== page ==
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Economy

Nouriel Roubini -- Globalization's political fault lines

NEW YORK -- The United Kingdom's narrow vote to leave the European Union had specific British causes. And yet it is also the proverbial canary in the coalmine, signaling a broad populist/nationalist backlash -- at least in advanced economies -- against globalization, free trade, offshoring, labor migration, market-oriented policies, supranational authorities, and even technological change.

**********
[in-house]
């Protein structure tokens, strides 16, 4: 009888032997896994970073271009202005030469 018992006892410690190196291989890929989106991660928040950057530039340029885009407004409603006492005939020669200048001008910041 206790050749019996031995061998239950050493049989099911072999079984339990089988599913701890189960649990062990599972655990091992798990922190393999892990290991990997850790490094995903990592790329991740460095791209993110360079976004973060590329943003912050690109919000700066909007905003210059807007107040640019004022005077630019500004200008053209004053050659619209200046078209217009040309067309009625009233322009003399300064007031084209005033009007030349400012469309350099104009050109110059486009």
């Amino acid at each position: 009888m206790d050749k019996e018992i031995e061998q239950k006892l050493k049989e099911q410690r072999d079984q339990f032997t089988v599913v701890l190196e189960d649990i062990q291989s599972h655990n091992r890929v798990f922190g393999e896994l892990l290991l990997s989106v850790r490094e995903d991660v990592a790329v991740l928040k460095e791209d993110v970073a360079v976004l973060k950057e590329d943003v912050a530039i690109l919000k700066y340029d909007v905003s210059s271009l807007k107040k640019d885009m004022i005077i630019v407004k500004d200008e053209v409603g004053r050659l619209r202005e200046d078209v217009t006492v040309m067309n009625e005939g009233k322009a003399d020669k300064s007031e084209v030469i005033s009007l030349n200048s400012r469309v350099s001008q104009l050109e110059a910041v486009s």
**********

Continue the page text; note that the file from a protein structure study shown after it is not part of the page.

All of these trends reduce wages and employment for low-skill workers in labor-scarce and capital-rich advanced economies, and raise them in labor-abundant emerging economies. Consumers in advanced economies benefit from the reduction in prices of traded goods; but low and even some medium-skill workers lose income as their equilibrium wages fall and their jobs are threatened.

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